Having become rather bored with the format of telling the story and make the point for the parable of the good shepherd, this morning I did something a little different to get the children to interact with the point before it was made.


Game show format, with the ‘audience’ voting (by shouting loudly) for the winning answer. One point is given to that team

Points to note: you don’t have to get the kids shouting. If you do, manage carefully. Warn teachers you will be having the kids get excited. I’ve structured this assembly to calm it down at the end.


You’ll need

99p in change, and a pound coin (or equivalent). Something of value like a mobile phone. You can omit this part.Two teams of 3, probably year 6. Avoid girls vs boys (I didn’t…and it ended up girls winning because girls scream for girls and boys shout for the boys…you get the idea. Learn from my mistake!!)

I adopted a fake American accent throughout (stateside readers, it’s a thing. Don’t worry about it. Probably as bad as Dick Van Dyke saying ‘Mary Poppins’….) apart from the last question.

What to do

Introduce the game show as ‘it really doesn’t matter’. Get the teams up, ask them for a team name (team  sausage and team mango bean penguin this morning….)  and explain that you will give them a question. They must answer as to whether or not it matters, and have a reason for their answer. The studio audience 😉 will vote on the best answer or if they agree with them. They will have ten seconds to discuss the answer as a team

Note: in reality, the kids in the audience without me asking them too started discussing the answer as well! Cool huh?

As an after-thought, ahem, give each team the ‘pound’ of change (99p) and a pound coin. Say they are both a pound and to just hang on tightly to it. Make sure they don’t count the change.

Note: so the format is: you ask the question, give the teams 10 seconds to discuss their answer, feedback the answer to you and the audience, the audience votes on the answer by shouting or raising hands, the team with the most votes wins the point for that round.

Question 1. You have ten pairs of black socks, all identical. They are dirty, you put them in the wash, you dry them, but when you come to pair them up there is one missing. Does it matter, or not?

Question 2. A tree in your garden has ten branches. There is a huge storm and one of the branches is struck, and it falls off. Does it matter or not?

Question 3. One penny…does it matter or not?

COMMERCIAL BREAK – perform this like a commercial break

‘Would you like to own for a phone for just £1? Yes, you can have this unique state of the art phone….’ etc!!

Now offer the phone to the team with 99p. Have them count out the money. Of course, they are a penny short. Apologise, say you have no idea how that happened. And sell to the other team. (I hope you get your phone back later….).  Make the side comment that you guess a penny was important after all.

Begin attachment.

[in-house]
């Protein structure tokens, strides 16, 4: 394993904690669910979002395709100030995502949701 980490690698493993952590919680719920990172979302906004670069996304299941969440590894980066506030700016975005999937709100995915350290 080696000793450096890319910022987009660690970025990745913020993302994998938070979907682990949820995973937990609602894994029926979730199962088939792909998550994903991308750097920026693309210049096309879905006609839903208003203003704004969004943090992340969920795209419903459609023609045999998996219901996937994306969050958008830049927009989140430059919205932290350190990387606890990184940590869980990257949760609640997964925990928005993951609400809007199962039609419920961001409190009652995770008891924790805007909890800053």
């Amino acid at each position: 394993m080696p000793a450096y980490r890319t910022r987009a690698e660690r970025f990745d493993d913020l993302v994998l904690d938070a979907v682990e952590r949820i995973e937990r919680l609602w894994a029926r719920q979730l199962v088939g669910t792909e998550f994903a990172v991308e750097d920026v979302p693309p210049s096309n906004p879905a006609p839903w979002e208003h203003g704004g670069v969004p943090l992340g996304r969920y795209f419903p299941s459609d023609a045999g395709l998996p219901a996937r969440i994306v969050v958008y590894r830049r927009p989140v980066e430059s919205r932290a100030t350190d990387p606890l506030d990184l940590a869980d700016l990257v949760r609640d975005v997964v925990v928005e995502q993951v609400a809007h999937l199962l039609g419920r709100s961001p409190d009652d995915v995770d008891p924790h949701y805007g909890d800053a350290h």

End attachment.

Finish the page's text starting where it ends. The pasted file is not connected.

Note: if, like this morning, the kids say the penny matters because it might be all the money you have in the world…or make the point similar as to you would above, just leave the commercial break bit out.

Question 4. (welcome back?). Imagine you live many years ago and you owned 10,000* sheep. There’s a storm coming, you live in a hill country, and suddenly you hear the howling of many wolves. Wolves who like to eat you. Wolves who love to eat sheep. And the countryside is dangerous when it is raining as you might fall down a cliff. Then you discover a single sheep is missing. What do you do? Does it matter? (There’s s subtle shift here from just does it matter to what do you do…which is important for the next bit)

Question 5. Take this one more seriously. Imagine that you were Jesus. The whole world (millions of people) all believe in you apart from just one person. What would you do?

I recommend this last one not getting the crowd to vote on the answer although still get the answers from the two teams. Bring the excitement level down.

Make the point.

The parable of the good shepherd is about Jesus, you’ve probably heard it. All about how the good shepherd went to find the lost sheep. A great shepherd in those days would risk giving his life up for the sheep.

I asked you what you would do if you were Jesus. Jesus, you see, is the good shepherd and the world is his. And he cares for it. If even one person in the whole world didn’t believe in Jesus, he would still die for that person. Because each one of us, even though we might not think we are important, is very important. Just like the penny. Just like the sheep.

Finish with a suitable prayer.

Please do leave a comment if you have any ways of improving on this assembly. And don’t forget to subscribe.

added…submitted ideas

You could link in the short story: For the want of a nail. For want of a nail the shoe was lost.
For want of a shoe the horse was lost.
For want of a horse the rider was lost.
For want of a rider the message was lost.
For want of a message the battle was lost.
For want of a battle the kingdom was lost.
And all for the want of a horseshoe nail.

*(this is not a typo, the point of the parable was to show the importance of the individual to Jesus.  The children may not quite grasp how worthless the hired hand would regard the sheep he cared for and wouldn’t risk his life for. So you need to up the numbers a bit to decrease the perceived value of the sheep for a modern audience. Hope that makes sense)

“sheep breeding at 2100m” by Oliver Kurmis is licensed under CC BY 2.0